Companies that commit to sustainable manufacturing can help improve the environment and relationships with nearby residents and businesses. And, yes, they may even increase profitability.
If someone offered your company a way to triple impact the bottom line of your composites business, you’d likely jump at the chance. Evidence shows that sustainable manufacturing could be that opportunity for composites manufacturers.
Many companies undertake green manufacturing because they are pressured to do so by regulators, consumers and shareholders who want them to reduce their impact on the environment. And as the availability and cost of materials and energy fluctuate, operational costs demand more efficient use of resources.
But why should composites manufacturers want to go green rather than feel pressured to do so? There are many benefits coming their way – including sound economic, social and environmental performance. What makes green manufacturing a win all the way around is that it can help composites suppliers and fabricators reduce costs and increase profits. The triple bottom line – financial profitability, environmental integrity and social equity – are business objectives anyone can get behind.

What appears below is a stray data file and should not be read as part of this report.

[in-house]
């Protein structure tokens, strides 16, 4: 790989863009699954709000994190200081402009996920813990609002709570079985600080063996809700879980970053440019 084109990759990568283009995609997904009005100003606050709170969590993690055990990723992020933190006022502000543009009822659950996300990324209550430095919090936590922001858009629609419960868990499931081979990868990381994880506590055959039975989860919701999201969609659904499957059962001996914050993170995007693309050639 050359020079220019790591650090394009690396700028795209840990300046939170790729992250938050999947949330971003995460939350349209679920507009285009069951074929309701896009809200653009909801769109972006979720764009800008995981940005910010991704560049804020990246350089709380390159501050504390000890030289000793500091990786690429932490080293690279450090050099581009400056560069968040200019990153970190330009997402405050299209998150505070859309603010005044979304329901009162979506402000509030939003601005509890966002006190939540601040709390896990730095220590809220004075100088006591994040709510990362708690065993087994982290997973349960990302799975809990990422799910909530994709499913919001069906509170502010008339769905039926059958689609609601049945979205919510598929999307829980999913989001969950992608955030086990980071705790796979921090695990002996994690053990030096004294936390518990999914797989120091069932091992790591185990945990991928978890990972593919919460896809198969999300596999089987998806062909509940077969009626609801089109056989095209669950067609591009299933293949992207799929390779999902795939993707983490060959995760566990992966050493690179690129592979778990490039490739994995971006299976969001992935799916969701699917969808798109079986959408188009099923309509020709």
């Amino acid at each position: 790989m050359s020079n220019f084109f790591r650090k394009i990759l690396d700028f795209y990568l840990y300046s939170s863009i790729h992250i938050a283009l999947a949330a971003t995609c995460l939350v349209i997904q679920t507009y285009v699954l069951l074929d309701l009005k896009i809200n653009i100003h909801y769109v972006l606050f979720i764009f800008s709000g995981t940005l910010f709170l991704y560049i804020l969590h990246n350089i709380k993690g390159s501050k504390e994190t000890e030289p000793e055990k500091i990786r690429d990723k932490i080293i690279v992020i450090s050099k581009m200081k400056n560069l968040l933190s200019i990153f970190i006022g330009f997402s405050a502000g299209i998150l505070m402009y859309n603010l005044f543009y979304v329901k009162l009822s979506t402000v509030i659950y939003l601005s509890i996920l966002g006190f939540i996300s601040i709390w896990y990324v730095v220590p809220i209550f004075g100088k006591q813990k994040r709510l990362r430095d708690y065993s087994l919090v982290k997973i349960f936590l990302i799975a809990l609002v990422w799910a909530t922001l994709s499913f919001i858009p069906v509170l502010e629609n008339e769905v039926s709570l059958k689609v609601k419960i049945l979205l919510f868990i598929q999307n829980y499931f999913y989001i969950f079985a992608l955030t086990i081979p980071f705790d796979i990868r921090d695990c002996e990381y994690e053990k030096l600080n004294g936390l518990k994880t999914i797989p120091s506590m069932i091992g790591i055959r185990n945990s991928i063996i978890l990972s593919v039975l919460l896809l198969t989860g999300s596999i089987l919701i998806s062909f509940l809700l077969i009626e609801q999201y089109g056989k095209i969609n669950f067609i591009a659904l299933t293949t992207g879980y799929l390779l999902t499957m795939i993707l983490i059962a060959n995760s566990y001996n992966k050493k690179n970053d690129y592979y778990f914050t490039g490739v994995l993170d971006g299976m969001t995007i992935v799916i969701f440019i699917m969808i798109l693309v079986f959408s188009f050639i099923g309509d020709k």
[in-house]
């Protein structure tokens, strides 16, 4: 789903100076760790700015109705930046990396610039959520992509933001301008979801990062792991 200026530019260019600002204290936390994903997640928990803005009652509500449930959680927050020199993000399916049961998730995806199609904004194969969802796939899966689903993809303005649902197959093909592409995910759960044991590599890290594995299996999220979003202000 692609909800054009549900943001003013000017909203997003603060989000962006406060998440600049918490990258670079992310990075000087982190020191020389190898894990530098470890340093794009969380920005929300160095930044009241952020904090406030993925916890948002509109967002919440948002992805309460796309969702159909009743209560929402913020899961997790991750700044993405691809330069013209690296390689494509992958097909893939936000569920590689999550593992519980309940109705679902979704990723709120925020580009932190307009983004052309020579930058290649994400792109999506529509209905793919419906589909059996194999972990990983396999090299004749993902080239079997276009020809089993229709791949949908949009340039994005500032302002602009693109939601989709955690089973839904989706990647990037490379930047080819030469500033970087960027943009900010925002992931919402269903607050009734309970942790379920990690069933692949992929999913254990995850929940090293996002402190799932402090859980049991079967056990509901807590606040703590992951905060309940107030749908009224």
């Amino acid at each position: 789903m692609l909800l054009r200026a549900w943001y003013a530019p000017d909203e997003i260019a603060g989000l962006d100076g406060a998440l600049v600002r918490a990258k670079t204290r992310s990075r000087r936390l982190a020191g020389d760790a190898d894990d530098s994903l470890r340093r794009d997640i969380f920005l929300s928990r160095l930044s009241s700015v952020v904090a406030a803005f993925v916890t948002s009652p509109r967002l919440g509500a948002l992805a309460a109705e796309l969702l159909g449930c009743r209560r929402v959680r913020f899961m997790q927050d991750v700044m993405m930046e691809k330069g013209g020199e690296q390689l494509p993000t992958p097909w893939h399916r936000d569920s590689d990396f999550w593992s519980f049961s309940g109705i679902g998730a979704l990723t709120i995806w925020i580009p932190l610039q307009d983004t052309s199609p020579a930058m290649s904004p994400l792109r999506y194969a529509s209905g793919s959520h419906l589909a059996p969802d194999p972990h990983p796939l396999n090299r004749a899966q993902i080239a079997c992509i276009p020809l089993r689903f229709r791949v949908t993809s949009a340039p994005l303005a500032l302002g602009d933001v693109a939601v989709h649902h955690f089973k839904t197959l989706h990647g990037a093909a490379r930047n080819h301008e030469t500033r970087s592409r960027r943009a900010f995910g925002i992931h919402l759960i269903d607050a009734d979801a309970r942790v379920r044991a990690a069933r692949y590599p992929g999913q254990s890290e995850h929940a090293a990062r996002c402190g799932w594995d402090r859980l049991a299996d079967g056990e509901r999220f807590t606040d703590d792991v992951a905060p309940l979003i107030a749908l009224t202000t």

It takes initiative to go green, but the National Association of Manufacturers believes that by encouraging sustainability within their organizations, manufacturers can benefit from innovative, cost-effective technologies and operational improvements. The National Council for Advanced Manufacturing (NACFAM) takes the same line and seeks to guide manufacturers toward sustainable manufacturing that reduces and eliminates negative environmental impacts while at the same time creating economic, revenue-generating opportunities through decreased costs.
What Constitutes Green Manufacturing?
Green manufacturing is a broad initiative that touches on every aspect of a manufacturing business. Building systems, product design, production systems, office systems and more offer opportunities for sustainable improvement. NACFAM defines it this way: “Sustainable manufacturing is the creation of manufactured products that use processes that are non-polluting, conserve energy and natural resources, and are economically sound and safe for employees, communities and consumers.”
For Brock Elliott, president of Campion Marine in Kelowna, British Columbia, a series of “aha” moments got him headed in a green direction. “Our resin and gel coat supplier approached us in 2009 about testing a bioresin for a fiberglass boat application,” says Elliott. “It was our first experience working with a more sustainable composite. The bioresin composite provided better elastic and elongation properties and higher Barcol hardness for our curing process – added benefits to its sustainable characteristics. It had all the properties we were looking for.”